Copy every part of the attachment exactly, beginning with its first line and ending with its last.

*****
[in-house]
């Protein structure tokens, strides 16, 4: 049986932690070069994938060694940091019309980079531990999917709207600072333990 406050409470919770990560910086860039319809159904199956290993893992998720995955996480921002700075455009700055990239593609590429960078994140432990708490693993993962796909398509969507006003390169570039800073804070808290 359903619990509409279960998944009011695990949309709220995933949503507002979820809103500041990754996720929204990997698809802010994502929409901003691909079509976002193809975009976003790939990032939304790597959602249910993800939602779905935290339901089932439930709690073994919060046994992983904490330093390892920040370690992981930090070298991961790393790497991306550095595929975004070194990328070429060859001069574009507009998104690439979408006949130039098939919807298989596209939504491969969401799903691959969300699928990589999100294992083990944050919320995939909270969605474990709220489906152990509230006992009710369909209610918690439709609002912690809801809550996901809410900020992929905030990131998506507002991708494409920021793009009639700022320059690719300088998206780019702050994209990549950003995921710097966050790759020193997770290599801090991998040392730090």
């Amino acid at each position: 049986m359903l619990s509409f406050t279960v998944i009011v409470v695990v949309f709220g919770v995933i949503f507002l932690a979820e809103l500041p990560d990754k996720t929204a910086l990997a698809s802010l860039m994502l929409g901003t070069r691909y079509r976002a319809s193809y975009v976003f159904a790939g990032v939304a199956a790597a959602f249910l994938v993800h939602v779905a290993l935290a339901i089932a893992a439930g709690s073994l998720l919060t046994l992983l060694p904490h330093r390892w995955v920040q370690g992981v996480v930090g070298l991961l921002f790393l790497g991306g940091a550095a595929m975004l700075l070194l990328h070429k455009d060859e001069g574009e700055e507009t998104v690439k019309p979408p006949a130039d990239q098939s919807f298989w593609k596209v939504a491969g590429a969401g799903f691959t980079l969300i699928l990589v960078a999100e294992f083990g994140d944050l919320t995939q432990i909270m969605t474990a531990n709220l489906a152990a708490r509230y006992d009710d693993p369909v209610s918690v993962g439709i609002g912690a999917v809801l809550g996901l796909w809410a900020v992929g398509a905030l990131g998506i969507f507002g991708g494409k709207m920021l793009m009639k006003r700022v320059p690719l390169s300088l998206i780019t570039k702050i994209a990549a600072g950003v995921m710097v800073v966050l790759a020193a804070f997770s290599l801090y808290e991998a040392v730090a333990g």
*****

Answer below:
[in-house]
């Protein structure tokens, strides 16, 4: 049986932690070069994938060694940091019309980079531990999917709207600072333990 406050409470919770990560910086860039319809159904199956290993893992998720995955996480921002700075455009700055990239593609590429960078994140432990708490693993993962796909398509969507006003390169570039800073804070808290 359903619990509409279960998944009011695990949309709220995933949503507002979820809103500041990754996720929204990997698809802010994502929409901003691909079509976002193809975009976003790939990032939304790597959602249910993800939602779905935290339901089932439930709690073994919060046994992983904490330093390892920040370690992981930090070298991961790393790497991306550095595929975004070194990328070429060859001069574009507009998104690439979408006949130039098939919807298989596209939504491969969401799903691959969300699928990589999100294992083990944050919320995939909270969605474990709220489906152990509230006992009710369909209610918690439709609002912690809801809550996901809410900020992929905030990131998506507002991708494409920021793009009639700022320059690719300088998206780019702050994209990549950003995921710097966050790759020193997770290599801090991998040392730090």
């Amino acid at each position: 049986m359903l619990s509409f406050t279960v998944i009011v409470v695990v949309f709220g919770v995933i949503f507002l932690a979820e809103l500041p990560d990754k996720t929204a910086l990997a698809s802010l860039m994502l929409g901003t070069r691909y079509r976002a319809s193809y975009v976003f159904a790939g990032v939304a199956a790597a959602f249910l994938v993800h939602v779905a290993l935290a339901i089932a893992a439930g709690s073994l998720l919060t046994l992983l060694p904490h330093r390892w995955v920040q370690g992981v996480v930090g070298l991961l921002f790393l790497g991306g940091a550095a595929m975004l700075l070194l990328h070429k455009d060859e001069g574009e700055e507009t998104v690439k019309p979408p006949a130039d990239q098939s919807f298989w593609k596209v939504a491969g590429a969401g799903f691959t980079l969300i699928l990589v960078a999100e294992f083990g994140d944050l919320t995939q432990i909270m969605t474990a531990n709220l489906a152990a708490r509230y006992d009710d693993p369909v209610s918690v993962g439709i609002g912690a999917v809801l809550g996901l796909w809410a900020v992929g398509a905030l990131g998506i969507f507002g991708g494409k709207m920021l793009m009639k006003r700022v320059p690719l390169s300088l998206i780019t570039k702050i994209a990549a600072g950003v995921m710097v800073v966050l790759a020193a804070f997770s290599l801090y808290e991998a040392v730090a333990g």